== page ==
Conservation Reboot

Technology is revolutionizing how we protect the planet

From detecting deforestation with remote sensors in Brazil to preventing sea turtle bycatch with LED lights on fishing nets in Indonesia, scientists around the world are harnessing the power of technology to address conservation challenges. WWF is at the forefront of that work, using new tools to monitor species and supply chains, survey and protect habitats, and curb threats to wildlife and people.

Finding solutions to environmental challenges doesn’t always require reinventing the wheel, though. In 2014, WWF launched the Wildlife Crime Technology Project, an initiative designed to prevent the poaching of elephants and black rhinos in Kenya’s Maasai Mara National Reserve. Leaning into his electrical engineering background, WWF conservation engineer Eric Becker helped configure FLIR (forward-looking infrared) thermal cameras to use artificial intelligence to identify people, enabling rangers to spot would-be poachers at night. So far, the cameras have assisted in catching more than 280 poachers, and WWF and FLIR are now expanding the use of thermal technology into 11 Kenyan rhino conservation areas.

But because conservation work often occurs in remote regions, implementing technology on the ground isn’t always easy. “Much of the world is wired, but the field is not,” says Becker. “Vast protected areas have no power and no cell phone coverage.” Creating infrastructure to build secure private networks that can store and process data is often the first step. Once landscapes are outfitted with wireless reception, the real creativity can begin—whether that means identifying innovative, off-the-shelf technology solutions or customizing gadgets to function in the field.

Improving connectivity and facilitating data collection are two ways technology is pushing conservation forward. Sharing information widely and quickly—often in near-real time—is also helping projects scale up like never before. WWF led the development of, which has been connecting field-based conservationists with technology experts since 2015. The crowdsourcing platform is a hub of engagement, helping users troubleshoot problems, source technology-enabled solutions, and launch new ideas, such as the latest #tech4wildlife project: a sensor so small that it can literally be deployed on a moth’s back into remote places to collect environmental data.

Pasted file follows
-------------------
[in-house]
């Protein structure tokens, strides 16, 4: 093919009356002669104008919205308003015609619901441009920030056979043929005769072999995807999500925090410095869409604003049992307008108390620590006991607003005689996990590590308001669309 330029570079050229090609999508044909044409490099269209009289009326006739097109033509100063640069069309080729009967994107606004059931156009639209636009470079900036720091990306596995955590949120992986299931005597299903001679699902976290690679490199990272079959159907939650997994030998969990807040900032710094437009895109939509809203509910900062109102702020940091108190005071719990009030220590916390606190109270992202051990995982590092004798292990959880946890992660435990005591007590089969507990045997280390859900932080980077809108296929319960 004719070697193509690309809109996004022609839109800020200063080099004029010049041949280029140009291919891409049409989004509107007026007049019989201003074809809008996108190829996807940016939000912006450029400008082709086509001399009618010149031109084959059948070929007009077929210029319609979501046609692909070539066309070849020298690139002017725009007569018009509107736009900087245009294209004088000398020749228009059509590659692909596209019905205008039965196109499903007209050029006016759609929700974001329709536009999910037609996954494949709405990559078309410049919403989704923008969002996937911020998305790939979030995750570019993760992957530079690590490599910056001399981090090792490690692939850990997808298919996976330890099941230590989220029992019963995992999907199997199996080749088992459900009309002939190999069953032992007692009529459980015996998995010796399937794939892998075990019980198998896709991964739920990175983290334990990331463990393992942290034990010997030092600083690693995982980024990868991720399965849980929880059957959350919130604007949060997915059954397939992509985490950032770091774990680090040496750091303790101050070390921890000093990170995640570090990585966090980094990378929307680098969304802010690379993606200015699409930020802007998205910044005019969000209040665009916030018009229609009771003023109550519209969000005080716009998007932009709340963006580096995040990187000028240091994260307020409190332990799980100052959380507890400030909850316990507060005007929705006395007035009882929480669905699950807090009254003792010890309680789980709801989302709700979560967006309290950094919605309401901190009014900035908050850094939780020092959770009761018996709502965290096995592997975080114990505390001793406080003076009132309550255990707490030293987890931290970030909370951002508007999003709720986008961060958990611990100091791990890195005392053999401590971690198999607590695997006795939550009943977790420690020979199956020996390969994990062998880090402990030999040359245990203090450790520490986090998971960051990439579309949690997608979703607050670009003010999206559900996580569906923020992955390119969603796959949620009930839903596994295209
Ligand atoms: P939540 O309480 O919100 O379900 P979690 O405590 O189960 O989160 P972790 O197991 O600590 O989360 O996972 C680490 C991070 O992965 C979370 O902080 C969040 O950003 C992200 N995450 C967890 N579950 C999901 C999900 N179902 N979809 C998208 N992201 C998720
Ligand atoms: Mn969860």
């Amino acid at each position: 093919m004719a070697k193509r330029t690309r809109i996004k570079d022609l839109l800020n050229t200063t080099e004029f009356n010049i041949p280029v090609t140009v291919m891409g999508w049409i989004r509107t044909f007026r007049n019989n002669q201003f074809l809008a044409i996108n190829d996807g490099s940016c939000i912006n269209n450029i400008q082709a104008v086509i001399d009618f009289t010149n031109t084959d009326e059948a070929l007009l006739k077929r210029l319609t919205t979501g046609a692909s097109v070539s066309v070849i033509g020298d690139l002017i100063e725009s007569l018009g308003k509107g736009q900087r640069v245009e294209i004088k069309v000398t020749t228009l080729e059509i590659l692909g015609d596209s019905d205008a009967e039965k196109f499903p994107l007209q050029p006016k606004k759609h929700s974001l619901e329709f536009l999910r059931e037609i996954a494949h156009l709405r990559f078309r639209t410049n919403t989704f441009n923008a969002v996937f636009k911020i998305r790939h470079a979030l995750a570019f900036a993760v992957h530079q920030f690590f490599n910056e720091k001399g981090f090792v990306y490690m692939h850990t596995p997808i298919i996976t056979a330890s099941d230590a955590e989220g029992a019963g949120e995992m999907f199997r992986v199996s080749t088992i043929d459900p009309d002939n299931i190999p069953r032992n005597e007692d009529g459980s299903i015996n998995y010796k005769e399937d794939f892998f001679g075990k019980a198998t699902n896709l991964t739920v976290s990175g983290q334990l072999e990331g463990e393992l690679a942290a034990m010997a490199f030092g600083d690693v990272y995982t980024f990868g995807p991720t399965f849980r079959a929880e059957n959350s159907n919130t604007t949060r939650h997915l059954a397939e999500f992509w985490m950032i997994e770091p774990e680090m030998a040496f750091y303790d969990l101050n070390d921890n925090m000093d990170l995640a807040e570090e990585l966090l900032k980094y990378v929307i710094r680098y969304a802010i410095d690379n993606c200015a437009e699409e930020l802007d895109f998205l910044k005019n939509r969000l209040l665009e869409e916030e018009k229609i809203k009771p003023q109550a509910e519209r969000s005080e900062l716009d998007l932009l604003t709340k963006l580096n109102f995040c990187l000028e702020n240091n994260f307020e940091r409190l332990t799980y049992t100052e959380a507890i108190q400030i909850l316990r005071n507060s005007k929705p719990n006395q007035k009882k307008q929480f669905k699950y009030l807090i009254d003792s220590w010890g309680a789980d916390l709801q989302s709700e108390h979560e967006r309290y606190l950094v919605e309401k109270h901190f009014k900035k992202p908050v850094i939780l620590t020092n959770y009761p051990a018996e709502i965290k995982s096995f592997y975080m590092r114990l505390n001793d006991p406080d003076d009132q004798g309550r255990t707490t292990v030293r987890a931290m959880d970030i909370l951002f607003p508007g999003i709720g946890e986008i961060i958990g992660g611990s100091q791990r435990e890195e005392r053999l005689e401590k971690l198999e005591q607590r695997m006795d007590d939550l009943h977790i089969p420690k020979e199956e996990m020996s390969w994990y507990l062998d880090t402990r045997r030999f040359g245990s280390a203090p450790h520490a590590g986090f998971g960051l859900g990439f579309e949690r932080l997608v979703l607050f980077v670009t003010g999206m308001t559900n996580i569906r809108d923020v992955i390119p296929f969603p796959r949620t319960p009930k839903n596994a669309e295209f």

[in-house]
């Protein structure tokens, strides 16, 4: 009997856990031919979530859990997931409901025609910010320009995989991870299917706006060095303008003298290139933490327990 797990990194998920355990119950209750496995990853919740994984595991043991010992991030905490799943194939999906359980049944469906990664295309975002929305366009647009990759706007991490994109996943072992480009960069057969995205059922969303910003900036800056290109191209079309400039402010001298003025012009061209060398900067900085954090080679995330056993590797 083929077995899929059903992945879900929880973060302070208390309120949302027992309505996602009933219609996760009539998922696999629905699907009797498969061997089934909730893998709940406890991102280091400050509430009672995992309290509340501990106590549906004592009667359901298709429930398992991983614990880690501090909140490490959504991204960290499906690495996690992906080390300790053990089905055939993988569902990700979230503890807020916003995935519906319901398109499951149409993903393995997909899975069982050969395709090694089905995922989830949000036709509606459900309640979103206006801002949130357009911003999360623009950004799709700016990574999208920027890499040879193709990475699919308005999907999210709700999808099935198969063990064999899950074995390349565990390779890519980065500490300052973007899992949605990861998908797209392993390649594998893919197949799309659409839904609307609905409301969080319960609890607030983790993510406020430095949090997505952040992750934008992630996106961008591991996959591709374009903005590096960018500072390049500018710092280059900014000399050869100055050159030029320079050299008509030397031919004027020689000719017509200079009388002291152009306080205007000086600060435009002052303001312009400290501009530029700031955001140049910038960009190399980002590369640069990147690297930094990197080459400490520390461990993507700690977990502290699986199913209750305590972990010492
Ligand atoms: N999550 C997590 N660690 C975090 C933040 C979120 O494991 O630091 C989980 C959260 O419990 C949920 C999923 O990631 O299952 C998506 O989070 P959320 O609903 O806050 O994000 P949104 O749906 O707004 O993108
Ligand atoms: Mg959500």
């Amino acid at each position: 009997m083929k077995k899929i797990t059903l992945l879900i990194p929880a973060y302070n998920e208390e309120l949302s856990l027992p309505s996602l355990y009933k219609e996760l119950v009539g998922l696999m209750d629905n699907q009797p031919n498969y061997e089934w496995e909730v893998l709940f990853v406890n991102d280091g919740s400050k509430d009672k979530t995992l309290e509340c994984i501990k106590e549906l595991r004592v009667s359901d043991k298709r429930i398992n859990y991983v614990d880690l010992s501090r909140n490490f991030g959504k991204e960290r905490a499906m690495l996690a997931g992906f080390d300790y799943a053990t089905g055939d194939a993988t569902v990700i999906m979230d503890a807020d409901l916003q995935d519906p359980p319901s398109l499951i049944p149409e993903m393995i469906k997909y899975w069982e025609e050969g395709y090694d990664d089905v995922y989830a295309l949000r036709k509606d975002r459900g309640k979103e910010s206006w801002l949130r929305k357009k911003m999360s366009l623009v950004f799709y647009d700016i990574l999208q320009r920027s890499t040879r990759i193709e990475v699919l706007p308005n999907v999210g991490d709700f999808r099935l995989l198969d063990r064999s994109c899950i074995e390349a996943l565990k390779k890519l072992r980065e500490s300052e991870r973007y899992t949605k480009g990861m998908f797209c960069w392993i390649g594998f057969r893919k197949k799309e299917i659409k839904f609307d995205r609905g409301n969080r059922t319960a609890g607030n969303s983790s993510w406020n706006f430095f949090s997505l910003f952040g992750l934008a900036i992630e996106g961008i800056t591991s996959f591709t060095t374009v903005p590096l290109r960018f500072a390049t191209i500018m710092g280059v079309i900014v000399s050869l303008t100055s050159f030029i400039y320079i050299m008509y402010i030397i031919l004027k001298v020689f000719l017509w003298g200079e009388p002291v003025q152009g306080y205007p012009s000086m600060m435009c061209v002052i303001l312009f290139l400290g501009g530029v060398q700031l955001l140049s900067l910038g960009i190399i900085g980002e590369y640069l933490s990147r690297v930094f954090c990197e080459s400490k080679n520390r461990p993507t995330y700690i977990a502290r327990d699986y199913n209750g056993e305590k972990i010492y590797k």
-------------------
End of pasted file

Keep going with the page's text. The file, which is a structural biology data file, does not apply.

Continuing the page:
Throughout our 60-year history, WWF has leveraged technology to tackle global conservation issues and make groundbreaking discoveries. We’ve used satellite collars to discover and track Africa’s longest zebra migration and positioned camera traps to document tigers in Bhutan. We’ve partnered with global tech companies to help them remove or block more than 3.3 million prohibited wildlife listings from online platforms. Our experts have also improved supply chain transparency, making it possible for consumers to trace the journey of wild-caught fish from bait to plate, and have equipped communities with tools to help them preserve their sources of food, water, and livelihoods.

Now, across our network, we’re developing even more ambitious solutions. Read on for our roundup of the fresh tech that’s helping WWF scientists expand their understanding of the natural world and advance conservation.

Protecting wildlife

Graphic showing poacher and elephant

Technology is shedding new light on the long-standing conflict between pastoralists and lions in Kenya. As humans push into big cat territory, lions have less room to roam and fewer wild prey to hunt. Lions sometimes turn to livestock for an easy meal, stoking discord and prompting retaliation from local communities. In response, WWF and local partners have installed 200 solar-powered LED lights around livestock pens in Narok and Kajiado counties. The lights flicker erratically to imitate human movement and scare off potential predators, keeping livestock—and lions—safer.

Roughly 300 rangers patrol Zambia’s 8,600-square-mile Kafue National Park and its nearby lands, home to around 6,500 elephants. In 2019, WWF installed a network of FLIR thermal cameras throughout Lake Itezhi-Tezhi, which borders the park, to intercept—even in the dark—poachers seeking ivory and bushmeat or fishing illegally. When the cameras detect heat emitted by humans, the system transmits video feeds to the rangers. From April to June 2020, Kafue National Park’s FLIR-equipped marine antipoaching unit caught 48 people engaged in illegal activity—a 600% increase in arrests over the previous year.

Surveying and monitoring wildlife

Graphic showing polar bear with ear tag